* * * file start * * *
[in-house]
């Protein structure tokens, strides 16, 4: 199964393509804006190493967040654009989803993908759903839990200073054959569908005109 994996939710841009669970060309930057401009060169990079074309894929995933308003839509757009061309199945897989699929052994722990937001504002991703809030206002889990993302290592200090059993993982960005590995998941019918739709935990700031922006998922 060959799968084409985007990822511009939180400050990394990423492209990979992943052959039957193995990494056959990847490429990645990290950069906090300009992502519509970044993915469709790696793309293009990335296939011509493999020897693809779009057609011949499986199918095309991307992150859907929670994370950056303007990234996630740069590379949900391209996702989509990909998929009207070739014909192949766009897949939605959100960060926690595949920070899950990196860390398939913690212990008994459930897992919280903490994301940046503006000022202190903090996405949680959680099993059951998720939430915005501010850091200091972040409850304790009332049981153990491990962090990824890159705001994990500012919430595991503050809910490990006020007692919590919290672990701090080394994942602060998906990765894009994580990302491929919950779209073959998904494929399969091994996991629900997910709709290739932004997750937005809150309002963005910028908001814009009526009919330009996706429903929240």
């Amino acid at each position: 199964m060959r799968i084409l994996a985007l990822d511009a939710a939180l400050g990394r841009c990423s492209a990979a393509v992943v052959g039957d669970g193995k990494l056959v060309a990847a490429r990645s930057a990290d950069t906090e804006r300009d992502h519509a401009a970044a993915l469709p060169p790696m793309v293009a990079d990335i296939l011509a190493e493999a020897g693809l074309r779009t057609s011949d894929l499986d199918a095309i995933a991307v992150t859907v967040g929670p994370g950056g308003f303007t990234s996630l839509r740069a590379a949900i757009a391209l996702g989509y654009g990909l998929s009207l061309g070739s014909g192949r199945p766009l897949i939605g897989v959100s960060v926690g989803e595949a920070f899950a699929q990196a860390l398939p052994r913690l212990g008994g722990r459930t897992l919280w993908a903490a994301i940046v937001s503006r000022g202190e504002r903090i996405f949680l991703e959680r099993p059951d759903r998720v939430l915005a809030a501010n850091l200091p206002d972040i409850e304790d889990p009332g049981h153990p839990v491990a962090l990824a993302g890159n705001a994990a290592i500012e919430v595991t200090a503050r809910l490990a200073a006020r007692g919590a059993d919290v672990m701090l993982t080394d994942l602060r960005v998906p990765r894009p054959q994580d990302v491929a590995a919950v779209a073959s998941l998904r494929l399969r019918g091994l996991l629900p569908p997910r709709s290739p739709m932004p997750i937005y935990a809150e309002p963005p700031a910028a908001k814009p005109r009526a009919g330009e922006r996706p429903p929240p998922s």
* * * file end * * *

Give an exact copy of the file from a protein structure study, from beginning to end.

[in-house]
């Protein structure tokens, strides 16, 4: 199964393509804006190493967040654009989803993908759903839990200073054959569908005109 994996939710841009669970060309930057401009060169990079074309894929995933308003839509757009061309199945897989699929052994722990937001504002991703809030206002889990993302290592200090059993993982960005590995998941019918739709935990700031922006998922 060959799968084409985007990822511009939180400050990394990423492209990979992943052959039957193995990494056959990847490429990645990290950069906090300009992502519509970044993915469709790696793309293009990335296939011509493999020897693809779009057609011949499986199918095309991307992150859907929670994370950056303007990234996630740069590379949900391209996702989509990909998929009207070739014909192949766009897949939605959100960060926690595949920070899950990196860390398939913690212990008994459930897992919280903490994301940046503006000022202190903090996405949680959680099993059951998720939430915005501010850091200091972040409850304790009332049981153990491990962090990824890159705001994990500012919430595991503050809910490990006020007692919590919290672990701090080394994942602060998906990765894009994580990302491929919950779209073959998904494929399969091994996991629900997910709709290739932004997750937005809150309002963005910028908001814009009526009919330009996706429903929240």
């Amino acid at each position: 199964m060959r799968i084409l994996a985007l990822d511009a939710a939180l400050g990394r841009c990423s492209a990979a393509v992943v052959g039957d669970g193995k990494l056959v060309a990847a490429r990645s930057a990290d950069t906090e804006r300009d992502h519509a401009a970044a993915l469709p060169p790696m793309v293009a990079d990335i296939l011509a190493e493999a020897g693809l074309r779009t057609s011949d894929l499986d199918a095309i995933a991307v992150t859907v967040g929670p994370g950056g308003f303007t990234s996630l839509r740069a590379a949900i757009a391209l996702g989509y654009g990909l998929s009207l061309g070739s014909g192949r199945p766009l897949i939605g897989v959100s960060v926690g989803e595949a920070f899950a699929q990196a860390l398939p052994r913690l212990g008994g722990r459930t897992l919280w993908a903490a994301i940046v937001s503006r000022g202190e504002r903090i996405f949680l991703e959680r099993p059951d759903r998720v939430l915005a809030a501010n850091l200091p206002d972040i409850e304790d889990p009332g049981h153990p839990v491990a962090l990824a993302g890159n705001a994990a290592i500012e919430v595991t200090a503050r809910l490990a200073a006020r007692g919590a059993d919290v672990m701090l993982t080394d994942l602060r960005v998906p990765r894009p054959q994580d990302v491929a590995a919950v779209a073959s998941l998904r494929l399969r019918g091994l996991l629900p569908p997910r709709s290739p739709m932004p997750i937005y935990a809150e309002p963005p700031a910028a908001k814009p005109r009526a009919g330009e922006r996706p429903p929240p998922s």